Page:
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Fanfare Magazine: 44:1 (09-10/2020) 
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CPO 5555143

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Reviewer: Raymond Tuttle


I do not know if this is the first CD to offer such a generous sampling of Jean Baptiste Loeillet’s trio sonatas, but it is the only one currently available through Presto Classical and ArkivMusic. Fortunately, the performances are very good, and leave me, if not hungry for more, at least receptive to that idea.

There is a lot of confusion surrounding this composer. There are several composers from the late 1600s and early 1700s who had this name, or some close variation thereof, or whose music was published under the Loeillet name. The one represented on this CD is the Jean Baptiste (sometimes hyphenated) Loeillet who was born in 1680 and died in 1730, and who was known as “Jean(-)Baptiste Loeillet of London,” for the city in which he spent the latter part of his life. His works were published there by John Walsh under the name “John Loeillet,” and his family name sometimes was rendered as “Lully.” His first cousin was Jean(-)Baptiste Loeillet of Ghent” (or “Gant”), and he had a brother named Jacques Loeillet. Confused yet? It’s as clear as mud! Luckily, his music is as cloudy as crystal.

Loeillet of London’s opus 1 (published in 1722) is a set of six trio sonatas—three for flute and oboe (or violin), and three for two transverse flutes. On this recording, two are played by recorder and oboe, and one (Sonata No. 5) is played by transverse flute and oboe. Three years later, Loeillet and Walsh doubled London’s pleasure and doubled its fun by releasing a set of 12 trio sonatas—six for two violins, three for two transverse flutes, and three for flute and oboe. Again, on this recording, two are played by recorder and oboe, and one (Sonata No. 4) is played by transverse flute and oboe. In Epoca Barocca, the flute and the recorder are played by Eva Morsbach and the oboe by Alessandro Piqué. The basso continuo players are Katrin Lazar (bassoon—delightfully prominent!), Klaus Dieter Brandt (cello), Daniele Caminiti (theorbo), and Andrea Perugi (harpsichord and organ). All six sonatas presented here are in the sonata da chiesa format (slow-fast-slow-fast), although two of the sonatas have one tripartite movement that effectively increases the number of movements in those sonatas to six. Despite Loeillet’s Flemish heritage, the trio sonatas owe more to the Italians. Indeed, it was Loeillet who introduced Corelli’s concerti grossi to London.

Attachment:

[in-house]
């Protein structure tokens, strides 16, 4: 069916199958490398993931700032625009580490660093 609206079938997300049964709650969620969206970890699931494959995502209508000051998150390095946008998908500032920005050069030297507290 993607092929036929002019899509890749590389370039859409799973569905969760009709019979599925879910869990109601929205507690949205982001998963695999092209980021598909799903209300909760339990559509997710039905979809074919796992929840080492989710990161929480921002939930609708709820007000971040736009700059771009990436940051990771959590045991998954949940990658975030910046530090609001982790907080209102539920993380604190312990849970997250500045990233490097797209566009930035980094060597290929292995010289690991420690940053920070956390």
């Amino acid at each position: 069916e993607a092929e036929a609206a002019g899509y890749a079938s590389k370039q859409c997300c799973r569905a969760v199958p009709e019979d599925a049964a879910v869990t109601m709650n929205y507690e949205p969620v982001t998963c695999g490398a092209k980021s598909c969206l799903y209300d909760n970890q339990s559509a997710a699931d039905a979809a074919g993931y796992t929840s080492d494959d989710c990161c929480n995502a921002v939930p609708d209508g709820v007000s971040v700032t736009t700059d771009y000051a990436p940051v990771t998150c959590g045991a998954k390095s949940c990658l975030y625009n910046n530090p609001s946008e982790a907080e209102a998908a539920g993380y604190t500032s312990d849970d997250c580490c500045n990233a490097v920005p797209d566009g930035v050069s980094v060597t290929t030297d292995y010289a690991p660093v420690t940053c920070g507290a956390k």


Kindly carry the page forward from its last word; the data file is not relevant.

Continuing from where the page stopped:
I can understand why these works were so popular in London. Loeillet’s fame was made as a keyboard player, yet he understood wind instruments very well: the dialogues between the flute (or recorder) and the oboe are piquant, and tinged with an appealing melancholy when the key is minor—for example, in the lovely Sonata No. 4 from op. 2. The opening Largo sighs but never wilts, and it is followed by an Allegro in which the two wind instruments play whack-a-mole together. The third movement is an Adagio, just one minute in length, and in it, the transverse flute and the oboe engage in close harmony. The second and final Allegro has both dignity and charm. Morsbach and Piqué are both well matched and well balanced, and no one puts a foot wrong anywhere in this recital. The recording, by Bavarian Radio, dates from 2017. This CD adds to an already fairly long list of successful CDs by Epoca Barocca.


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